Actually, deflection checking is based on the resultant Beam Relative Displacement values, so the use of DFF will correctly evaluate lateral deflections in addition to vertical deflections. I am jumping into a class right now, but I will post an example after I get out.
Here is a simple model to demonstrate that deflection checking is basing its result on the resultant deflection.
START JOB INFORMATION
ENGINEER DATE 22-Dec-09
END JOB INFORMATION
INPUT WIDTH 79
UNIT FEET KIP
1 0 0 0; 2 30 0 0;
1 1 2;
DEFINE MATERIAL START
END DEFINE MATERIAL
MEMBER PROPERTY AMERICAN
1 TABLE ST W21X48
MATERIAL STEEL ALL
2 FIXED BUT FX
LOAD 1 LOADTYPE None TITLE LOAD CASE 1
1 CON Z 6 15
UNIT INCHES KIP
1 CON Y -10 180
UNIT FEET KIP
UNIT INCHES KIP
CODE AISC UNIFIED
FYLD 50 ALL
DFF 400 ALL
CHECK CODE ALL
The output file shows a dff value of 276. The ratio of DFF/dff = 400/276 = 1.449 (the controlling ratio).
The span of the beam is 360 inches. 360/276 = 1.304 inches.
Check the Beam Relative Displacement Detail table, and note that the Resultant displacement at midspan is 1.302 inches.
So to summarize, thedff value is being calculated based on the Resultant displacement, and the deflection check will work for lateral deflections as well as for vertical deflections.
The value of dff (lowercase letters) is a deflection result that is calculated by "Deflection Length"/Max Deflection.
When a code check is performed, the ratio of DFF/dff is calculated just as many other ratios are calculated for evaluating all of the applicable code clauses. If the value of DFF/dff is found to be the controlling ratio, then it will be indicated as the controlling condition for that member. If the value of DFF/dff is NOT found to be the controlling ratio, then STAAD.Pro will indicate something OTHER than deflection as being the controlling condition. (Note that just because a member doesn't indicate deflection as its controlling condition, it does not necessarily mean that the member passes the deflection check. It just means that something else had a higher ratio than deflection.)
I hope this helps.
It's always our pleasure to help.
Yes, the value of DFF is your (some constant value). So in that regard, STAAD.Pro works exactly the way you are asking.
On the other hand, if you asking for the ability to perform a deflection check without concurrently performing a stress/strength check, that is challenging. Before I start down that path, I'll let you clarify your intent.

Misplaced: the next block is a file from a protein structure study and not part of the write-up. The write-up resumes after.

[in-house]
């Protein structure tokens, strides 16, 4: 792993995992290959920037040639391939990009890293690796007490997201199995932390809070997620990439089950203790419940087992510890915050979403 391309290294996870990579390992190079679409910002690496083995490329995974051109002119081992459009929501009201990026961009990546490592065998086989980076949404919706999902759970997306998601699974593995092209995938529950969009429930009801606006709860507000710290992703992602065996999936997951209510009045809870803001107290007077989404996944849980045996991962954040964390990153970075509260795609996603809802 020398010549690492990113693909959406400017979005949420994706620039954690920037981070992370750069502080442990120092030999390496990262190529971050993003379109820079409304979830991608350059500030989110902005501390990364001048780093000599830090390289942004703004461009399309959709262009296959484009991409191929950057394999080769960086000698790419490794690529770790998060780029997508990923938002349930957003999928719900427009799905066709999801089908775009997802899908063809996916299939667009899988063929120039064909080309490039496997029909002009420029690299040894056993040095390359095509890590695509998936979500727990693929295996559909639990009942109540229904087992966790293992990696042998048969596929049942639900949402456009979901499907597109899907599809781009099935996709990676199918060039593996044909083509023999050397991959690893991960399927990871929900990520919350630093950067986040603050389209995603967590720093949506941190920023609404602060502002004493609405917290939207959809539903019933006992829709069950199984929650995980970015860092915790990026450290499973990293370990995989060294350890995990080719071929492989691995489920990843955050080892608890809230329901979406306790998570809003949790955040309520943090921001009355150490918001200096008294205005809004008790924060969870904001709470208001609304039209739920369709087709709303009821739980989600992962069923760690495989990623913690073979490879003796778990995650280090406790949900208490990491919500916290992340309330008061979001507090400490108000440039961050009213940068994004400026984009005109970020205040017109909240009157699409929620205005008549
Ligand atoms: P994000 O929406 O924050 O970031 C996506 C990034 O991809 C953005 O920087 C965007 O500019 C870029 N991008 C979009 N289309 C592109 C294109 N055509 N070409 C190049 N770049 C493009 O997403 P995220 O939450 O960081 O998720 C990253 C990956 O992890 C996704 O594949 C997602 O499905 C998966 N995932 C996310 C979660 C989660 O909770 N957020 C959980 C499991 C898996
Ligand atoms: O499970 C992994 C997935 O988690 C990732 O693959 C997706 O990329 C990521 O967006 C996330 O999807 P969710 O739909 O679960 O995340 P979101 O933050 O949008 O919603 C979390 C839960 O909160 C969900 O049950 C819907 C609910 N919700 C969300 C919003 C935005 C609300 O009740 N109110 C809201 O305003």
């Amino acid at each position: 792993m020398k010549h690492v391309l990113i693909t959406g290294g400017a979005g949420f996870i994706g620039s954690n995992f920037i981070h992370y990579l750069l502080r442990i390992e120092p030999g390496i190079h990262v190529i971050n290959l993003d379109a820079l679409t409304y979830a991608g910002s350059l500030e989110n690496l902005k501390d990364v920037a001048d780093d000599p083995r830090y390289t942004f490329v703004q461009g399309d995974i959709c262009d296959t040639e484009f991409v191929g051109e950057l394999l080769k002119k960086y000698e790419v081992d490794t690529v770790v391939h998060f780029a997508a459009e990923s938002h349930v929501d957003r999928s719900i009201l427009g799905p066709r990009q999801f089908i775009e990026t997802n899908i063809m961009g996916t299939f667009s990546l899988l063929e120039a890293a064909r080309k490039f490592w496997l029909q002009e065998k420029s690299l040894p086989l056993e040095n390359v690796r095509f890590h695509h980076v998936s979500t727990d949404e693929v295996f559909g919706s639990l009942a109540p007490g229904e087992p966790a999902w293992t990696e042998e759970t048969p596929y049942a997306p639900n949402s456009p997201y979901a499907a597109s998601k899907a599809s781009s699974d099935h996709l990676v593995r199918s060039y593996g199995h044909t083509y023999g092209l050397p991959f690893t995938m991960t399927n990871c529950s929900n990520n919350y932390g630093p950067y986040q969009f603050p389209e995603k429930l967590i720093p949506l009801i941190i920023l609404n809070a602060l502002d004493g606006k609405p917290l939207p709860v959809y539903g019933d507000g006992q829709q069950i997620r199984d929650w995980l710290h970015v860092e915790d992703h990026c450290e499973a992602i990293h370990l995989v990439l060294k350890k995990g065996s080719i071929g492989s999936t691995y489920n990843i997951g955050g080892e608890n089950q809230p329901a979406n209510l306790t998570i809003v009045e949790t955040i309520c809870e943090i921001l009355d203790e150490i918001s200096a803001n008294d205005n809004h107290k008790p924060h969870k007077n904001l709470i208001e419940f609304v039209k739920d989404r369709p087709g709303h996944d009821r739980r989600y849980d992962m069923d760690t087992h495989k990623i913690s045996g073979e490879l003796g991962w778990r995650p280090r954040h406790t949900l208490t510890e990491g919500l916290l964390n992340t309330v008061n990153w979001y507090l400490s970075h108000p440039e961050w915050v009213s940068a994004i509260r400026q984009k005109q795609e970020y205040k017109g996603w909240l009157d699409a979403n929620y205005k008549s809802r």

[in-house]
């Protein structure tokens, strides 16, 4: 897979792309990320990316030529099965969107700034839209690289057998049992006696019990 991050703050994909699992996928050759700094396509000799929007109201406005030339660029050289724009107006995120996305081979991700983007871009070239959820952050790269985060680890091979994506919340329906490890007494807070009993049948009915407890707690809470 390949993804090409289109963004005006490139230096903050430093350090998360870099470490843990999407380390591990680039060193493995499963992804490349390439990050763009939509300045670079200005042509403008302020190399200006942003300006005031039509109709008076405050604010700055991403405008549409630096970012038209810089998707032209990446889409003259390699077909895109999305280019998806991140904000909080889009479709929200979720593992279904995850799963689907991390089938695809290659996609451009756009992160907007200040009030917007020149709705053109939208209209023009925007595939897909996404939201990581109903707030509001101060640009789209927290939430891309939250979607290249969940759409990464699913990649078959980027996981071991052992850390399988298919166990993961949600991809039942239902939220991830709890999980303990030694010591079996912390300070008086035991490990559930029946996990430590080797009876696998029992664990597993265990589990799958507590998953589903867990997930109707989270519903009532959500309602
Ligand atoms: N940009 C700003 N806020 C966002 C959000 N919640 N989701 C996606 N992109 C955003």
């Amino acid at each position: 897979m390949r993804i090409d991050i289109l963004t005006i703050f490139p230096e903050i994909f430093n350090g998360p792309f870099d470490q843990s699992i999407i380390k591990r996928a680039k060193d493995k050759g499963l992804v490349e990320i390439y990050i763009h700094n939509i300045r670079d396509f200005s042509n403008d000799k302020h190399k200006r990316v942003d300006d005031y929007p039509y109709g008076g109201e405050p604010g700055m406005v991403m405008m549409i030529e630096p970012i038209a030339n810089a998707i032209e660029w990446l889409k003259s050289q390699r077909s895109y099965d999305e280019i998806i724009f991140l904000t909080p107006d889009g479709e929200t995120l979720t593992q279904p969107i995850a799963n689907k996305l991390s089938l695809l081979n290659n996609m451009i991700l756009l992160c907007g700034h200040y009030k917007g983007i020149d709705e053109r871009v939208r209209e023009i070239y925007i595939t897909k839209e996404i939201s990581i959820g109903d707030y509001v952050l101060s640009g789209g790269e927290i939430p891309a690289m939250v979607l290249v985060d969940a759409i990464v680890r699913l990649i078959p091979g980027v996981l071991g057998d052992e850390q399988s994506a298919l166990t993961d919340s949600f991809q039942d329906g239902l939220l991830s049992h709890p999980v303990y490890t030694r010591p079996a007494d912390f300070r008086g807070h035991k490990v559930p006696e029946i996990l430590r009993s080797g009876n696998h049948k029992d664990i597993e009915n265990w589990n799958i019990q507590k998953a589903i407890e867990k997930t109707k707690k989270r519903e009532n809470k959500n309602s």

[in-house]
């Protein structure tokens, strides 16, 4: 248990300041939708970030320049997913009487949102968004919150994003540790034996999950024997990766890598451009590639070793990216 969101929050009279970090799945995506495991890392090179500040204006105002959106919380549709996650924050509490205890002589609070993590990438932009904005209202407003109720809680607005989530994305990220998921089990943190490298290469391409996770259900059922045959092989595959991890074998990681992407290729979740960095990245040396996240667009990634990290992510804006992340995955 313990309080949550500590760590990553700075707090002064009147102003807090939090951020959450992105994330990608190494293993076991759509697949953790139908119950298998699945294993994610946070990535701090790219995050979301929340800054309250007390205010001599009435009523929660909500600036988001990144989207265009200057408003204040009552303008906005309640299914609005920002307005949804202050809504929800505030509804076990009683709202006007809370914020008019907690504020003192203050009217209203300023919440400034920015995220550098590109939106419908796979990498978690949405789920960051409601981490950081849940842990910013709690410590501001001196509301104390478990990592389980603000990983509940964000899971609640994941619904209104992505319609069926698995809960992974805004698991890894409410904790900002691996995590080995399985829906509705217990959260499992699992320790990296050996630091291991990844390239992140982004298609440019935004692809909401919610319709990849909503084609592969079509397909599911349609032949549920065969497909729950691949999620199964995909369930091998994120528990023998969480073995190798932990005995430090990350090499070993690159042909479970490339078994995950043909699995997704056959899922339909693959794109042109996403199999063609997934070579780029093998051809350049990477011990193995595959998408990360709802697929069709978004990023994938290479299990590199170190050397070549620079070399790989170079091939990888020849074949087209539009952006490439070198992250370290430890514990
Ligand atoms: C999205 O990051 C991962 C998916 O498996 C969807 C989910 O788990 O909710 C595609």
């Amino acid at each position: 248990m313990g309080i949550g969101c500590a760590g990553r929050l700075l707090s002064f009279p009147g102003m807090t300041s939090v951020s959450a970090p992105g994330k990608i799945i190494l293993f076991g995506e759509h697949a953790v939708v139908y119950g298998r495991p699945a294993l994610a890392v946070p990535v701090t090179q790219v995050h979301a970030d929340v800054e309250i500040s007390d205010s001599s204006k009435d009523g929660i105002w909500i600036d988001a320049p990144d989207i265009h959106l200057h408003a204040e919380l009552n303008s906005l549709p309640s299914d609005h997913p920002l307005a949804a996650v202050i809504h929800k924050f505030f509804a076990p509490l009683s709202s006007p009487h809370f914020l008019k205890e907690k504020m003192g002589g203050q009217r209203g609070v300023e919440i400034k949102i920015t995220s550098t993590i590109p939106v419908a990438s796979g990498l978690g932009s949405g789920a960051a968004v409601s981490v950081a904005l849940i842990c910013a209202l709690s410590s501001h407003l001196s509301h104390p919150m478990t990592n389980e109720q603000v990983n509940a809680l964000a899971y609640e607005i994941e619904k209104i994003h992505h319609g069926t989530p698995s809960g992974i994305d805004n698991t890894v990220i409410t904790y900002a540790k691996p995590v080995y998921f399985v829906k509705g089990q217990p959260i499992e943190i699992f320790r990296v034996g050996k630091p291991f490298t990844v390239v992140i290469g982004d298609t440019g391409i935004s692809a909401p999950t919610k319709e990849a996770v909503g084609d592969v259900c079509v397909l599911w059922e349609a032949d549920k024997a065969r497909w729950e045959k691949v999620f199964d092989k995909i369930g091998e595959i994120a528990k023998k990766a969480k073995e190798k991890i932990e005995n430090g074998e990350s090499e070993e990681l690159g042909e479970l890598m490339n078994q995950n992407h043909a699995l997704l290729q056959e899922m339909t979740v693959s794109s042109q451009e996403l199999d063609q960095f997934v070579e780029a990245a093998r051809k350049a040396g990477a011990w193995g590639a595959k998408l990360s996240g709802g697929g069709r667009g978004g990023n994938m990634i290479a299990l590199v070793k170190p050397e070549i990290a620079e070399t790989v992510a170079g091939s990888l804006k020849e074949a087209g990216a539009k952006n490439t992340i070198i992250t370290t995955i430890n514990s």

Could you please try again to attach your model? The way it is coming through, it is very difficult to interpret in a meaningful way.
In addition, here are a few things you can check:
1. Verify that the parameters are consistent with the units being used.
2. Create separate DJ1 and DJ2 parameters for each unique girder to be evaluated.
3. Note whether the ratio of 9 is being controlled by deflection or stress.
4. Verify that bracing parameters are defined and assigned correctly (K, L, UNT, UNB).
What version of STAAD.Pro are you currently running?
The procedure for copying and pasting the content of the STAAD.Pro input file is as follows:
1. With the model open in STAAD.Pro, click Edit > Edit Input Command File in the Menu Bar.
2. Select the entire file. (Either click at the top and drag to the bottom, or click anywhere within the file and then press CTRL + A.)
3. Click Edit > Copy in the STAAD Editor Menu Bar.
4. Move to the open Forum post form, right click, and choose Paste from the pop-up menu.
I was able to manually parse your input file and have spent a good deal of time observing the ratios that are indicated as a result of numerous different model configurations. Here is a list of my observations:
At this point, I would recommend completing the remainder of the model (or providing some out-of-plane bracing to resist the extreme displacements in the global Z direction), and then evaluate your deflections for this gable roof manually by observing nodal displacements along the ridge. Note, however, that the maximum deflection may actually turn out to be at some distance from the ridge. This is because the two sloping rafters tend to stiffen the roof at the ridge where they intersect. Close study of the Beam Relative Displacement Detail table will help you locate the points of maximum displacement and decide if they are significant, or if it is close enough to just read the nodal displacements at the ridge.
I hope this is of some help to you. Please don't hesitate to let us know if we can help further as your model develops.